19 August 2011

Book Review: The Horla by Guy de Maupassant

    
Until now I had only ever read one short story by de Maupassant. Does anyone want to hazard a guess which one it was?

This edition of The Horla (roughly translated: "the outsider") is actually one story told three ways. The Horla (1887), Letter From a Madman (1885) and finally The Horla (1886). Melville House puts the 1887 version first and I think they did the right thing. Not only is it the longest but it is also the most substantive. Letter from a Madman might be interesting in itself, but I think it would have been much less so if I hadn't had the background of the 1887 version. Finally by the time I got to the 1886 version I am not sure I cared all that much.

The basic story is the protagonist's descent into madness. Insomnia leads to paranoid delusions. In the end he thinks he has trapped the invisible horla in the house and sets it on fire. What's that? Oh yeah, when he locked the house up and set it alight he failed to remember the servants sleeping on the top floor.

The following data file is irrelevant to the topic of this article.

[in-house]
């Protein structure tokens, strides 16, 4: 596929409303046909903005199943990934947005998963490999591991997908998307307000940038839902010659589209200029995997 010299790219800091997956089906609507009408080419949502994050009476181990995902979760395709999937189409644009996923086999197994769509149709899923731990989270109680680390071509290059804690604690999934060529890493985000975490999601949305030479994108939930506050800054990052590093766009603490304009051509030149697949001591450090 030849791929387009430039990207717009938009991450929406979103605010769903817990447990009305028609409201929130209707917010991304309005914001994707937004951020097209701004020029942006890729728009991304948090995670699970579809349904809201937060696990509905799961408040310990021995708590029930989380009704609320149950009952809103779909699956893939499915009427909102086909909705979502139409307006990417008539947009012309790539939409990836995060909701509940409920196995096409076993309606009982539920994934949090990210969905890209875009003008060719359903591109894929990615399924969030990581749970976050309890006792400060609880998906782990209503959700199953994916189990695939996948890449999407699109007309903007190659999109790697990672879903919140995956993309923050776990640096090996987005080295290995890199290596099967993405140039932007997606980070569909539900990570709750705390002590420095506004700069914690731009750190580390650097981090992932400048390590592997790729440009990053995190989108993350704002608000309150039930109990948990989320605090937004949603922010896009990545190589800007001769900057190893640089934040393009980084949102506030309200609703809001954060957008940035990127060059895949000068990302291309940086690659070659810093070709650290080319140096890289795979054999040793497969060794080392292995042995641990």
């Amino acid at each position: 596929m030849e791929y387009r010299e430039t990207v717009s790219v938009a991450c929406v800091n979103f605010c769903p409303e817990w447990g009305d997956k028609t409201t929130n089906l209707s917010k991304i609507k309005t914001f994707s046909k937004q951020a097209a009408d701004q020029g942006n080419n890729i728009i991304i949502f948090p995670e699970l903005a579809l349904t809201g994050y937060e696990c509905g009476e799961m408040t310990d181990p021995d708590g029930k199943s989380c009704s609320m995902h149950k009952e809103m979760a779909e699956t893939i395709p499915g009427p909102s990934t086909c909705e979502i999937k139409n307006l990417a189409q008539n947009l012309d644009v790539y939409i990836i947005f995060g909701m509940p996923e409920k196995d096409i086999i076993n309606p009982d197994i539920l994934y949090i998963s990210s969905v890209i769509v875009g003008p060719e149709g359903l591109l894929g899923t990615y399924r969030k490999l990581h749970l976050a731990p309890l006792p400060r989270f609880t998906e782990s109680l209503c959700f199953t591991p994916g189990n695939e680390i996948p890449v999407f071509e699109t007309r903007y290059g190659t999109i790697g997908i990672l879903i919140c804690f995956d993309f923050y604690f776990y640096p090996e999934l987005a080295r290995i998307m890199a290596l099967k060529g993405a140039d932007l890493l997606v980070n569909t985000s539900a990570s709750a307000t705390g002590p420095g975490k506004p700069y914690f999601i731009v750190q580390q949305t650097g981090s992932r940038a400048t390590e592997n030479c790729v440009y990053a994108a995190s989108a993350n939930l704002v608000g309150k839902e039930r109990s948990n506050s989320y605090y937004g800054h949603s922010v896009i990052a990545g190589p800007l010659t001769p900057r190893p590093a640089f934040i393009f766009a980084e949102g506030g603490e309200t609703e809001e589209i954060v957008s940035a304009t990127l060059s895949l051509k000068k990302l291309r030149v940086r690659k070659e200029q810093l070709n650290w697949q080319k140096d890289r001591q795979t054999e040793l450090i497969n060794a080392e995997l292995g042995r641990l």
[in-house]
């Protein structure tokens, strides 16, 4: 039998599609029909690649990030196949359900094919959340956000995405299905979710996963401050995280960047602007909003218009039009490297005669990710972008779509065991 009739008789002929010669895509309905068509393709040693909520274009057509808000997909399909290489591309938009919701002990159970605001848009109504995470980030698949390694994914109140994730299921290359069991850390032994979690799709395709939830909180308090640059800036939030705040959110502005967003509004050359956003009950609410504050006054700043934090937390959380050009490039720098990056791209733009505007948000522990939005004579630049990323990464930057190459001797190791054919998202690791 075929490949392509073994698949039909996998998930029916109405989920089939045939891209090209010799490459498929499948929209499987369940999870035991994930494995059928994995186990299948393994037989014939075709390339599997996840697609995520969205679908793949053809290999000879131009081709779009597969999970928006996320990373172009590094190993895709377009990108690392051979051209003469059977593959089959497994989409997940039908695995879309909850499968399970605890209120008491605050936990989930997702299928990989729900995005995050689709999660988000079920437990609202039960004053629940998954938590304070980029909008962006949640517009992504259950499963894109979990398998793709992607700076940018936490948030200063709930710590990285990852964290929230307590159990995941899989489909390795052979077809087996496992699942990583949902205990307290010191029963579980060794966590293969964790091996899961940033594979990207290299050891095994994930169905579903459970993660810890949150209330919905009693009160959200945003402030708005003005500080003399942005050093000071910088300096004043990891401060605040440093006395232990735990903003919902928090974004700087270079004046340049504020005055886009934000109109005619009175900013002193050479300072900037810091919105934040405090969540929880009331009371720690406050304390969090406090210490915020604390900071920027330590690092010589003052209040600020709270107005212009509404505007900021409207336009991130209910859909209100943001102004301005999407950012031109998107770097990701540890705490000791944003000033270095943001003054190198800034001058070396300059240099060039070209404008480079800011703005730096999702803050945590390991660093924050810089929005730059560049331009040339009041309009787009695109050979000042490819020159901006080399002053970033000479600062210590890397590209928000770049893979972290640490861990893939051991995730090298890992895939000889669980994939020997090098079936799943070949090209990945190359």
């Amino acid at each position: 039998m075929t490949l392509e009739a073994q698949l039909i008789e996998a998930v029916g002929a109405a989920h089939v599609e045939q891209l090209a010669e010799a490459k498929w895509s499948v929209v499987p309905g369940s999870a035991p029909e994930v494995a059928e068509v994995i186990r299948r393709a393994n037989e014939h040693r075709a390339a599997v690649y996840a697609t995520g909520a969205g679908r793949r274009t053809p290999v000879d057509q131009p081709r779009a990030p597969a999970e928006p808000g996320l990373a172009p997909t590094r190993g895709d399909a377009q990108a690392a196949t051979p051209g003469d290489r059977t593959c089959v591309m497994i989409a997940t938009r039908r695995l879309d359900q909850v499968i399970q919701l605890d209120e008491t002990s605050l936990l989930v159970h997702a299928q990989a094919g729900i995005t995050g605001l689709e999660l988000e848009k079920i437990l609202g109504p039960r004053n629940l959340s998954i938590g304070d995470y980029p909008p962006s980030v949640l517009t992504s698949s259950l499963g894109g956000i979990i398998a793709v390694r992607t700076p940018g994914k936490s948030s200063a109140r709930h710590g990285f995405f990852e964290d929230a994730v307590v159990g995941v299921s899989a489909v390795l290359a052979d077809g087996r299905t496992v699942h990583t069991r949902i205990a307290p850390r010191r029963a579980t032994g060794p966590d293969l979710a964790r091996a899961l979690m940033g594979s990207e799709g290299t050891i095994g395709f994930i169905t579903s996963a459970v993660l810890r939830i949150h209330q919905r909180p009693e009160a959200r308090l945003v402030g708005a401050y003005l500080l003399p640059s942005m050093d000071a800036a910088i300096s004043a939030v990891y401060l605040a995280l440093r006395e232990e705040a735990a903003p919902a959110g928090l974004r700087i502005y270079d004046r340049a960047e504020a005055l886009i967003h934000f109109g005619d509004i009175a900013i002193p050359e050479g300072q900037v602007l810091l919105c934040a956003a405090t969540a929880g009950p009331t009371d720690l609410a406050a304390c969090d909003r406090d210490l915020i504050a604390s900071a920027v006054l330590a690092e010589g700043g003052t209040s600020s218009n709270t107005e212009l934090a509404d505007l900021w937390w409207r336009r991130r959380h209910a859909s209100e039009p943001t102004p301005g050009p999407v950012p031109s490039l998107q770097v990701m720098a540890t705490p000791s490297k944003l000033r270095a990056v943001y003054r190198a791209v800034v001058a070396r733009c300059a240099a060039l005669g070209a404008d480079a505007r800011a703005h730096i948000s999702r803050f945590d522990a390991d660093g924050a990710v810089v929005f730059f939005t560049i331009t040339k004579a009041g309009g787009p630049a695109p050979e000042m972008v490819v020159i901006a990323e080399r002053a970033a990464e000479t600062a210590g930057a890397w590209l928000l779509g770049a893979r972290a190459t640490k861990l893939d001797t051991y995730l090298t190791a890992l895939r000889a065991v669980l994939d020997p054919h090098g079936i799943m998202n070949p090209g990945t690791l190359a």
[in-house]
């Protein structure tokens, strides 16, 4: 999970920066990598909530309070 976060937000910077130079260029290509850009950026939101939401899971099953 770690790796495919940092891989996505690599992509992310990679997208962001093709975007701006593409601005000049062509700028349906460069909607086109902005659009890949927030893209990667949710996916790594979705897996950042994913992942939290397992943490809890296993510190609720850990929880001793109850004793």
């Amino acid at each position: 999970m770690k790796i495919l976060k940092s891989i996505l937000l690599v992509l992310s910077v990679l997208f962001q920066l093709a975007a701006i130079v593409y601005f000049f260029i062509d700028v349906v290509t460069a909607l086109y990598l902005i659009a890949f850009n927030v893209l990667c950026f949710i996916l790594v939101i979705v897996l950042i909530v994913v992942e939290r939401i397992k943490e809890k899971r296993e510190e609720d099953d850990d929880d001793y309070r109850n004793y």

The Verdict: I was intrigued by the very real seeming descriptions of the descent into madness.



2 comments:

  1. "The Necklace" is the story title that pops to mind when I think of de Maupassant (can't remember the French title). Is that the one you read?

    - Christy

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  2. I re-read The necklace two weekends ago and am thrilled at his skill at creating the most memorable irony. I need to read The Horla.

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